work, but are expensive, so I'm looking for an alternative. Until this is
figured out, I won't attempt to high-spot align the bearing races.
The existing Timken bearings were high-spot marked, but the marks had been
rubbed off both outer races, probably because the quill nut was not tight
enough, allowing things to move.
Anyway, when I have an adequate way to measure spindle runout, I will simply try
different outer race orientations and keep the best, as removing and replacing
the spindle with bearings is actually fairly easy.
The trick to getting the spindle assembly out is to use a bit of allthread
passing through the spindle, one end screwed into a T-Nut in a table slot, the
other end with washer and nut bearing on the top of the spindle, then crank the
table down and/or the quill up to extract the spindle from the quill. A piece
of wood between spindle and table will prevent loose spindle hitting table. An
extra washer and nut just under the spindle would also work.
Joe Gwinn
Reply to
Joseph Gwinn
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For testing chucks, I've always used selected dowel pins, 1/4" ones are fairly easy to come by if not really, really long. May not be good enough if you're trying to reduce runout to fractions of tenths.
Reply to
Yes, I've done that too, but using drill blanks.
But, now we are trying to measure the spindle runout, not chuck runout.
Joe Gwinn
Reply to
Joseph Gwinn
Not familiar with this machine but assuming it's an Int 40 taper or similar can you not clock the inside of the taper. One set of measurements close to the spindle nose should show eccentricity and out of round. A second carefully centred set further up the bore should show up residual tilt.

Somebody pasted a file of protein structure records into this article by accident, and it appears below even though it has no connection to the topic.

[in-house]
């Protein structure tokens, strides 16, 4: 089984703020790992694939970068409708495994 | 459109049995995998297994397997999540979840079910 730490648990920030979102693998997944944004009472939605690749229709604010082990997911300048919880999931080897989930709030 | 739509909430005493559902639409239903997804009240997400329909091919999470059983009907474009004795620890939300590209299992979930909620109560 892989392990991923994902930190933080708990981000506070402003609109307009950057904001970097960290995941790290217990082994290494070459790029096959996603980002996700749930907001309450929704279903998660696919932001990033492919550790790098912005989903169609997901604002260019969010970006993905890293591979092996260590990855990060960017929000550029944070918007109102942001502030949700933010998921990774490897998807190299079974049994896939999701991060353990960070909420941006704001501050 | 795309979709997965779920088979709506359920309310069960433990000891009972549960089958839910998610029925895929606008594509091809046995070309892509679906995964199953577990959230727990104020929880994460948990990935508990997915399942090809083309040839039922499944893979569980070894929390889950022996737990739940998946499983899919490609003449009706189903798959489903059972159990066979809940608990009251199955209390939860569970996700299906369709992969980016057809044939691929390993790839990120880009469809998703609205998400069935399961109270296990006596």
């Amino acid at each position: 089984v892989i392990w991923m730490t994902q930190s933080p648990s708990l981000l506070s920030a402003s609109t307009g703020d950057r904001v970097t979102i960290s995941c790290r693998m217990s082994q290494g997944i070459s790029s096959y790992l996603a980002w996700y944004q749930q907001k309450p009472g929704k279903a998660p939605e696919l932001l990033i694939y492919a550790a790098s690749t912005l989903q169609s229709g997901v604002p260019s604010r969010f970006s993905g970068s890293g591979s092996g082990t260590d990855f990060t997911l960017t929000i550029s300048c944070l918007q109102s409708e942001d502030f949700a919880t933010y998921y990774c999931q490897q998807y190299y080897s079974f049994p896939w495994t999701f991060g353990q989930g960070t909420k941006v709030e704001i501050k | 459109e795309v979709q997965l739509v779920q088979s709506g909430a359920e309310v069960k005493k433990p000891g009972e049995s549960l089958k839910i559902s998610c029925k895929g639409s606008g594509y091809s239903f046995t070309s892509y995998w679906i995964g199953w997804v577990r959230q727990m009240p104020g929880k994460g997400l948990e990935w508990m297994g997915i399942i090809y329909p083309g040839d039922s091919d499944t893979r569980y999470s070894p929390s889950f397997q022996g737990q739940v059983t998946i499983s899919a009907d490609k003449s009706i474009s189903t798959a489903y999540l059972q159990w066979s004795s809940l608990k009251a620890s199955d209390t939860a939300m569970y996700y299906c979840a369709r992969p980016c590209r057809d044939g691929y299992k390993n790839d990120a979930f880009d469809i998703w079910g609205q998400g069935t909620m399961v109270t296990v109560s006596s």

It's a bit fiddly even with a small sensitive lever type clock. I use a home brew capacitative sensor which has the business end on the side at the end of a short length of 1/4" tubing.
Reply to
I did consider using the inside taper, but it's R8, so there really isn't enough space for a dial test indicator to reach the back cylinder and still be able to see the dial. Unless one can get a really long-armed unit, which isn't impossible.
Capacitative sensor. Now there's a thought. I certainly can easily build such a thing, especially the diode-bridge kind with guard ring, and it would have the advantage of ignoring the surface roughness and dings of an old and well-used spindle.
Joe Gwinn
Reply to
Joseph Gwinn
I actually already have such a sensor circuit that I built in the 1970s to track rats. (Yes, rodents, for pharmacological research.) But I have to find the circuit board.
Another good idea was suggested by Jim B on 2 September 2010 in a posting to the Burke Mills (Millrite and others) reflector (
Use Rollie's Dad's Method , originally for aligning lathes, but ought to work for a vertical mill as well.
I'll use some shafting held in a R8 collet, as a collet is simpler and more repeatable than any reasonable 3-jaw chuck.
Joe Gwinn
Reply to
Joseph Gwinn